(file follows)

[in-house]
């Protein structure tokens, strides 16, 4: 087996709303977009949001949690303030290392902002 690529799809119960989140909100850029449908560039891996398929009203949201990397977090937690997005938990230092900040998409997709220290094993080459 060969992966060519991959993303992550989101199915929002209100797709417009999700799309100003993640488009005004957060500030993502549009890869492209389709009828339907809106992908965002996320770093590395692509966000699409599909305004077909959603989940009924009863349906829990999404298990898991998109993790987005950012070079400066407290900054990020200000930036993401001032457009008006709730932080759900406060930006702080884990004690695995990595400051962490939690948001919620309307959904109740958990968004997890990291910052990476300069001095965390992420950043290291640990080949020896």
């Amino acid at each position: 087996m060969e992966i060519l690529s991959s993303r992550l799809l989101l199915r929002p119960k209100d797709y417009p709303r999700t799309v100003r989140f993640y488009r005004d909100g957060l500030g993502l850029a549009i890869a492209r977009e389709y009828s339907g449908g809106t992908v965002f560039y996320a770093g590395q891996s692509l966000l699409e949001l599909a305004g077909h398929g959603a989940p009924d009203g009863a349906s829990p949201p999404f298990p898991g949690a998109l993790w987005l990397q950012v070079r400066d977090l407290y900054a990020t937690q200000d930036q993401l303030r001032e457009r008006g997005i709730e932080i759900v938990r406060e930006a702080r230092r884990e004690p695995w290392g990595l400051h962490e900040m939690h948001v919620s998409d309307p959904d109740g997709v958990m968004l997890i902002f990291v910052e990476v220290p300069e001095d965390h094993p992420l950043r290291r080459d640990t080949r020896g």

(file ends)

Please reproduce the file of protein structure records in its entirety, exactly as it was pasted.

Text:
[in-house]
């Protein structure tokens, strides 16, 4: 087996709303977009949001949690303030290392902002 690529799809119960989140909100850029449908560039891996398929009203949201990397977090937690997005938990230092900040998409997709220290094993080459 060969992966060519991959993303992550989101199915929002209100797709417009999700799309100003993640488009005004957060500030993502549009890869492209389709009828339907809106992908965002996320770093590395692509966000699409599909305004077909959603989940009924009863349906829990999404298990898991998109993790987005950012070079400066407290900054990020200000930036993401001032457009008006709730932080759900406060930006702080884990004690695995990595400051962490939690948001919620309307959904109740958990968004997890990291910052990476300069001095965390992420950043290291640990080949020896």
């Amino acid at each position: 087996m060969e992966i060519l690529s991959s993303r992550l799809l989101l199915r929002p119960k209100d797709y417009p709303r999700t799309v100003r989140f993640y488009r005004d909100g957060l500030g993502l850029a549009i890869a492209r977009e389709y009828s339907g449908g809106t992908v965002f560039y996320a770093g590395q891996s692509l966000l699409e949001l599909a305004g077909h398929g959603a989940p009924d009203g009863a349906s829990p949201p999404f298990p898991g949690a998109l993790w987005l990397q950012v070079r400066d977090l407290y900054a990020t937690q200000d930036q993401l303030r001032e457009r008006g997005i709730e932080i759900v938990r406060e930006a702080r230092r884990e004690p695995w290392g990595l400051h962490e900040m939690h948001v919620s998409d309307p959904d109740g997709v958990m968004l997890i902002f990291v910052e990476v220290p300069e001095d965390h094993p992420l950043r290291r080459d640990t080949r020896g």